AVAudioEngine Real-Time Effects

May 31 2020

Thanks to AVPlayer, playing back audio files isn't complicated on iOS and macOS. But what if you want to add real-time effects to audio? AVAudioEngine makes that very easy as well.

Let's see how to do so:

Audio Playback

Before adding any effects, we'll need to set up a basic audio player. First, we'll create the AudioPlayer class:

import AVFoundation

class AudioPlayer {
    var engine: AVAudioEngine!
    var player: AVAudioPlayerNode!

    func setup(url: URL) {
        // TODO: Setup
    }
}

These variables will contain the audio engine and the player node later on.


AVAudioEngine is based on the concept of nodes. A node can provide, modify, or output audio. You can connect these nodes to create custom audio players, for example. In this case, an AVAudioPlayerNode will provide the audio.


Let's start creating the setup function. First, we'll need to initialize the audio engine and player:

engine = AVAudioEngine()
player = AVAudioPlayerNode()

Next, we'll set the app's audio session category to "playback":

try? AVAudioSession.sharedInstance().setCategory(.playback)

Let's open the audio file as an AVAudioFile with the url passed into the setup function:

guard let file = try? AVAudioFile(forReading: url) else {
    fatalError("Couldn't read file")
}

After having opened the file, we can create an audio buffer with the file's length and format…

guard let buffer = AVAudioPCMBuffer(pcmFormat: file.processingFormat, frameCapacity: AVAudioFrameCount(file.length)) {
    fatalError("Couldn't create buffer")
}

…and read the audio file into the buffer:

try? file.read(into: buffer)
// TODO: Add effects

For this example, we'll let the player loop the audio file:

player.scheduleBuffer(buffer, at: nil, options: AVAudioPlayerNodeBufferOptions.loops, completionHandler: nil)

In the (very basic) explanation of the node-based architecture of AVAudioEngine, I mentioned that different nodes have to be connected. We'll now attach the player node to the audio engine, and connect the player to the engine's mixer node:

engine.attach(player)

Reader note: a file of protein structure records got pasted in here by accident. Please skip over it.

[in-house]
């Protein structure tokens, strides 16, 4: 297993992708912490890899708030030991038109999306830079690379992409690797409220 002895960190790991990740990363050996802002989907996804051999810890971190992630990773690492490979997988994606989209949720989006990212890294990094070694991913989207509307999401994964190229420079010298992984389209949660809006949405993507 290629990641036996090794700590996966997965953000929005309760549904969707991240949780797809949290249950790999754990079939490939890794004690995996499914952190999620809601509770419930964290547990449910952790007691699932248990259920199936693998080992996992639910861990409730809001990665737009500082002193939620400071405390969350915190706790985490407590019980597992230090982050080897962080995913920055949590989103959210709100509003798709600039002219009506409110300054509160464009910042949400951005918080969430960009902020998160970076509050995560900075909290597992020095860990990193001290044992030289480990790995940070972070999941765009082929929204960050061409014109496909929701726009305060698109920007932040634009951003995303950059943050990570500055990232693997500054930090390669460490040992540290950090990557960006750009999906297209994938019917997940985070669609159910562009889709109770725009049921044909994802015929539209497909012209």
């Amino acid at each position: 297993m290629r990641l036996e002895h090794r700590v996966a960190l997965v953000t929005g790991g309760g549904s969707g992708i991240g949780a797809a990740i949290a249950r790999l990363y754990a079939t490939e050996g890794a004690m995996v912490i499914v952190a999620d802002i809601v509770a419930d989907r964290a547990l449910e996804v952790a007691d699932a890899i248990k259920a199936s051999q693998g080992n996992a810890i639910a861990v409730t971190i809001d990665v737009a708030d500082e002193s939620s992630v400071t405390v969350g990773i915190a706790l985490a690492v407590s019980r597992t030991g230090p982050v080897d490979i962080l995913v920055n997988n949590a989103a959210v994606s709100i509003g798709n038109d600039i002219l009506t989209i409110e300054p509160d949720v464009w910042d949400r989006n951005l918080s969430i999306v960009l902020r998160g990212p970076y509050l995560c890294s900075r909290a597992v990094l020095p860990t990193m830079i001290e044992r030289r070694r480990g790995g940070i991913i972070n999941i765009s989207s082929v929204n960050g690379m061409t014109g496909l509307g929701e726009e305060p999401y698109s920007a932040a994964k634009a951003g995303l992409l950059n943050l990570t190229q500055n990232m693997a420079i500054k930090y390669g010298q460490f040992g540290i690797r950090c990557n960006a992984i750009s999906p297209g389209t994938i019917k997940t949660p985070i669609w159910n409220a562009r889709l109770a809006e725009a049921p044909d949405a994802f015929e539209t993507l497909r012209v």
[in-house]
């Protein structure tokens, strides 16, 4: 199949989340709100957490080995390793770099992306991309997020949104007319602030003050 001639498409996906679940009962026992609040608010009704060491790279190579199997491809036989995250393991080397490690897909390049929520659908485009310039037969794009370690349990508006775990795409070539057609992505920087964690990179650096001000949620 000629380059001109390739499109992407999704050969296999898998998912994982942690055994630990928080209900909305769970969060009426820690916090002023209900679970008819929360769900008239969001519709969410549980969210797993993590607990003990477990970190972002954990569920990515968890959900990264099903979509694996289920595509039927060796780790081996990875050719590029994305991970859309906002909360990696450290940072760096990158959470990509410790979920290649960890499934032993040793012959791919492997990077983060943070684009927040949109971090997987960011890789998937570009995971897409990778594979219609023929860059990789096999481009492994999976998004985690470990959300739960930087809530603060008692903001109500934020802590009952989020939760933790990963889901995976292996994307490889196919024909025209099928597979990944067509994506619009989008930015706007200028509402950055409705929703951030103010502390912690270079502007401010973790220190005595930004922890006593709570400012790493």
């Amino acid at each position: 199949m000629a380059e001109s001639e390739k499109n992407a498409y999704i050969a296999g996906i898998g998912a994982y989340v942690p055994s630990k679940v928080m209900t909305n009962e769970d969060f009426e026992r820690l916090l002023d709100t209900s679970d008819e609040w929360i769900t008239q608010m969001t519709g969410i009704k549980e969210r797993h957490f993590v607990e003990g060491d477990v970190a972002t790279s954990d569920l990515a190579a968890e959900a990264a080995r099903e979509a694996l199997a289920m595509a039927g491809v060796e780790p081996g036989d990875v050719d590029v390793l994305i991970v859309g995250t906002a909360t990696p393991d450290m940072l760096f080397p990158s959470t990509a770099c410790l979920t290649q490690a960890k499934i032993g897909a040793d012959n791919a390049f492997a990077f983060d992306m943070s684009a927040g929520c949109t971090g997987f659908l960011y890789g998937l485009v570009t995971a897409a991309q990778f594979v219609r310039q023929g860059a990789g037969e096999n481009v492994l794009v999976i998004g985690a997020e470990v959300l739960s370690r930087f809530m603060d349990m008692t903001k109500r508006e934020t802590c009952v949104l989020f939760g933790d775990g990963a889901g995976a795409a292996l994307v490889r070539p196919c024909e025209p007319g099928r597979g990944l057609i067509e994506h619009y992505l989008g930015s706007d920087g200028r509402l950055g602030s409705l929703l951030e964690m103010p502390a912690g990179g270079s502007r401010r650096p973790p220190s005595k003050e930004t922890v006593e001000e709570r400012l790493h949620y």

engine.connect(player, to: engine.mainMixerNode, format: buffer.format)

Finally, we'll start the audio engine and begin playing the audio file:

engine.prepare()
try? engine.start()
player.play()

Adding Effects

Since we've now set up the player, we're ready to add effects. The following code will need to be added to where we previously inserted the todo (// TODO: Add effects). I'll demonstrate how to add an effect node with the AVAudioUnitDistortion audio unit node.

Let's create the distortion effect and load a factory preset:

let distortion = AVAudioUnitDistortion()
distortion.loadFactoryPreset(.drumsBitBrush)

That's basically it! Now we can attach and connect the effect node. To do so, replace the previously added engine.connect(…) with these new connections:

engine.attach(distortion)
engine.connect(player, to: distortion, format: buffer.format)
engine.connect(distortion, to: engine.mainMixerNode, format: buffer.format)

Here we connect the player to the distortion effect and the distortion effect to the main mixer node. This way the player audio will be routed through the effect audio unit node before being played back.

More Effects

Here are some other effects, you can try out:

You can even chain different effects together by connecting them (example: player → eq → distortion → main mixer).

Usage

Our finished player class can be used like this:

let player = AudioPlayer()
player.setup(url: /* some URL */)

All you need to do is replace /* some URL */ with a URL from an audio file.

Conclusion

The node-based architecture of AVAudioEngine allows you to create custom audio players with very little effort. If you just need to play audio, AVPlayer is the API to use. But for more complicated use cases AVAudioEngine is awesome! You can even build synthesizers with it.